Bowe Bergdahl to face desertion charges: Why the White House is embarrassed
US Army Sergeant Bowe Bergdahl is expected to be charged with desertion, according to news reports. The Pentagon denies the reports. Why the White House would rather he wasn't.
US Army Sergeant Bowe Bergdahl, who was held captive for five years after disappearing from his base in Afghanistan in 2009, will be charged with desertion, according to NBC News. Bergdahl was released last year in a prisoner swap with the Taliban.
Citing senior defense officials, NBC News confirmed the news Tuesday.
[Update: A Pentagon spokesman said Tuesday afternoon that no decision had been made yet regarding charges against Bergdahl. Major General Ronald Lewis, head of public affairs for the US Army, also said in the statement that media reports published earlier on Tuesday about the case "patently false."]
According to allegations, Bergdahl abandoned his outpost in June 2009 to avoid "hazardous duty or important service," which are grounds for charges of desertion under the Uniform Military Code of Justice, or UCMJ, as NBC News reported. According to one senior official who spoke with NBC News, Bergdahl allegedly abandoned his post "in the middle of a combat zone, potentially putting the lives of his fellows soldiers at risk."
Bergdahl was reportedly captured by the Haqqani terrorist network in Pakistan. He was released in exchange for five Taliban commanders held at the US detention facility in Guantanamo Bay, a decision for which the White House has come under fire.
While Bergdahl has not yet been charged, defense and military officials have said it is likely authorities will take into account the five years he spent in captivity. As such, he would most likely leave the Army with a "less than honorable discharge." If charged, he may also be denied as much as $300,000 in back pay and bonuses, and reduced in rank to at least Private First Class, the rank he held when he disappeared from his outpost in Afghanistan, according to reports.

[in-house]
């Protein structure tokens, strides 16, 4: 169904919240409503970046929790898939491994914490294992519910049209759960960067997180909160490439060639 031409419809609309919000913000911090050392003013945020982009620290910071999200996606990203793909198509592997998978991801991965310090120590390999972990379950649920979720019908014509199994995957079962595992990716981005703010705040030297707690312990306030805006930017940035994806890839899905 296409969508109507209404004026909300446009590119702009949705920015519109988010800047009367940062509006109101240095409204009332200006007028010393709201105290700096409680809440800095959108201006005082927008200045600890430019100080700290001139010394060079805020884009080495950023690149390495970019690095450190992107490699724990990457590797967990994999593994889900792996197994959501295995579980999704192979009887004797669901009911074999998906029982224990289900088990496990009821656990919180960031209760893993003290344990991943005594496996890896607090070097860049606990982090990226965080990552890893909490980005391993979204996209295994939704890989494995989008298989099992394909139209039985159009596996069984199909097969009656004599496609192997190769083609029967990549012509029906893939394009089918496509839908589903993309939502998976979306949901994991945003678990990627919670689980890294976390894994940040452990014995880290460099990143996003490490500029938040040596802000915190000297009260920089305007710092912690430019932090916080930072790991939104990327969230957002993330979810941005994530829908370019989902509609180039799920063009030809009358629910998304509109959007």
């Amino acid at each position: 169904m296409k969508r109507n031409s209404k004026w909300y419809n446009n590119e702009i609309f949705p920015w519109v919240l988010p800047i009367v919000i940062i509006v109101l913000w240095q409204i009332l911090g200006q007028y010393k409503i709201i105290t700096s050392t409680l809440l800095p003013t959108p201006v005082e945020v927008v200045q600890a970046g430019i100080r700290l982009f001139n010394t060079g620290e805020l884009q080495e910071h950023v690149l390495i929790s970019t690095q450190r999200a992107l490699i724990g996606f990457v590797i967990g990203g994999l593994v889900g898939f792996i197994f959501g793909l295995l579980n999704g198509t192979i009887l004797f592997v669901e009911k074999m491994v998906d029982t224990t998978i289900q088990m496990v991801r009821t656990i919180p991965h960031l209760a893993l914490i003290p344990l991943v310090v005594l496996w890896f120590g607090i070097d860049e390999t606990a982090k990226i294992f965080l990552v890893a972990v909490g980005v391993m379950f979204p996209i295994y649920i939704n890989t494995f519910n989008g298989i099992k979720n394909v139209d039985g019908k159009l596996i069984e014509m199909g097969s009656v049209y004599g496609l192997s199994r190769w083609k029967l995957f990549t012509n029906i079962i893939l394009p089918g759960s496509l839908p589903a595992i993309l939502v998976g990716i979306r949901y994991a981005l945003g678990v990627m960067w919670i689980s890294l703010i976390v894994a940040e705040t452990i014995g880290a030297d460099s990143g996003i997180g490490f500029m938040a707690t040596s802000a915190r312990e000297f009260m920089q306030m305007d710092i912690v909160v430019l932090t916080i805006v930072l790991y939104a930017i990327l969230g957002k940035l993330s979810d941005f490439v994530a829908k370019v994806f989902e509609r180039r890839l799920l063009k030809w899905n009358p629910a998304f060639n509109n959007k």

The news comes as an embarrassment to the White House, which as Hot Air reported, "cough[ed] up five big fish for one deserter."
The White House, which arranged for the prisoner swap in May, was criticized at the time for "negotiating with terrorists." Some Republican lawmakers, as well as others in Bergdahl's unit, objected to the trade on the grounds that Bergdahl had deserted.
The Government Accounting Office also issued a report last August which concluded that the administration did in fact violate the law when it failed to notify Congress about the impending prisoner swap, as required by law.
The Department of Defense violated section 8111 of the Department of Defense Appropriations Act, 2014 when it transferred five individuals detained at Guantanamo Bay, Cuba, to the nation of Qatar without providing at least 30-days notice to certain congressional committees,” the Government Accountability Office said in response to a letter from Republican lawmakers, including Kentucky Sen. Mitch McConnell, the minority leader, and Alabama Sen. Richard Shelby.
"We saw an opportunity,” Obama explained on June 3. “We were concerned about Sgt. Bergdahl’s health. We had the cooperation of the Qataris to execute an exchange, and we seized that opportunity.”
Ret. Army Lt. Col. Tony Schaffer, who spoke with Fox New's Bill O'Reilly Monday, says that the White House doesn’t want Bergdahl prosecuted, and was trying to delay release of the news.
“This is shaping up to be a titanic struggle behind the scenes,” Shaffer, a long-time critic of US policies in Afghanistan, told Fox News. He also said that two separate military sources have told him that Bergdahl’s attorney has been given a “charge sheet,” listing out the articles of the uniform military code that have been violated.